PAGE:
Editor’s note: While Documented uses sex workers to refer to individuals and sex work as a trade, prostitution is still used as a legal term in New York, so we use it in that context exclusively.
Several times a night, police officers patrol Roosevelt Avenue in Jackson Heights, on foot, shining their glaring flashlights at women standing outside the entrances of massage parlors. The women are sex workers, trying to draw customers into massage parlors. As the officers pass, the women flee into the busy street to hide behind parked cars.
The scene recalls the 2017 massage parlor raid in Flushing where 38-year-old sex worker Yang Song fell to her death during an NYPD raid on the business. In the wake of her death, advocates and New York elected officials called for a restructuring of how sex workers are policed. They said that the criminalization contributed to Song’s death and that arresting sex workers pushed them further into the shadows. The city’s District Attorneys promised to cut back on prosecutions, but the fear remains.
“Lots of street workers have lots of families back home and they are afraid of getting arrested and being deported,” Cindy, a Chinese sex worker in Flushing, said.
In Queens, the significant decline in arrests on charges for prostitution came when, in 2019, then Queens Borough President Melinda Katz ran against the progressive public defender Tiffany Cabán, for the hotly contested Queens District Attorney race. During the campaign, the decriminalization of sex work was a hot-button issue as the death of Yang Song was still fresh in the public’s consciousness.
Katz assured voters that she would not prosecute sex workers, and instead focus her prosecutorial energy on implementing the controversial Nordic Model, which prosecutes the buyers of sex as well as sex traffickers. “Sex workers would not be prosecuted,” she said in an interview with Patch. “I would use my resources to go after sex traffickers and those that may be forcing people into sex work.”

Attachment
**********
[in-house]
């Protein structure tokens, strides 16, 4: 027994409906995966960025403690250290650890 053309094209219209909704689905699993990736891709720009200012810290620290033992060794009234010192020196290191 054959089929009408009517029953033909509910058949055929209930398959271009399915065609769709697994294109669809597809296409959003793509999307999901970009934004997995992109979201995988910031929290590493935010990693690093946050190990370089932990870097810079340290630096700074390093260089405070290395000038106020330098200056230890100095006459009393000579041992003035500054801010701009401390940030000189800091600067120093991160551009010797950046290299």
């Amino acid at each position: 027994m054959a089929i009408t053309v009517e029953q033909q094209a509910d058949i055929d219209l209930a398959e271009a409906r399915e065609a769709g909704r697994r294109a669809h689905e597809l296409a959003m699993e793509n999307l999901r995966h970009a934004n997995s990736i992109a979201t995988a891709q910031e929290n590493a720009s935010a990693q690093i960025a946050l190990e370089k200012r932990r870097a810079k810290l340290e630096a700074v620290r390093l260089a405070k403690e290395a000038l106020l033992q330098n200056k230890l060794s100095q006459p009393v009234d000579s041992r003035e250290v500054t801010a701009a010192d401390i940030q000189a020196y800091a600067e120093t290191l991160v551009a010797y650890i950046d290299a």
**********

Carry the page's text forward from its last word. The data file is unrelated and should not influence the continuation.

However, Katz’s record reveals she has not entirely lived up to that promise by continuing to prosecute most of the prostitution arrests that are made.
According to data obtained from the New York Division of Criminal Justice Services through a Freedom of Information Law request, prostitution arrests are down citywide from a high of 1,938 arrests in 2012 to 75 in 2022. Queens continues to have the highest prostitution arrest rate in the city with 32 arrests last year. Brooklyn had 17 prostitution arrests; Manhattan had 12 arrests; the Bronx had eight and Staten Island had five.
Although arrests and prosecutions of prostitution cases reached historic lows of just a few dozen in Queens last year, the data also shows that Katz has prosecuted almost all prostitution arrests in her district, only declining to prosecute one case in her whole term. She has maintained the highest rates of prosecution for prostitution arrest rate in the city.
In 2020, of the 35 prostitution arrests in Queens, the courts dismissed 17 cases with an Adjournment in Contemplation of Dismissal (ACD), which is a ruling that dismisses the charges usually in six months as long as the defendant does not get rearrested. If they get arrested again, the case could be reopened. Only 11 cases were dismissed outright.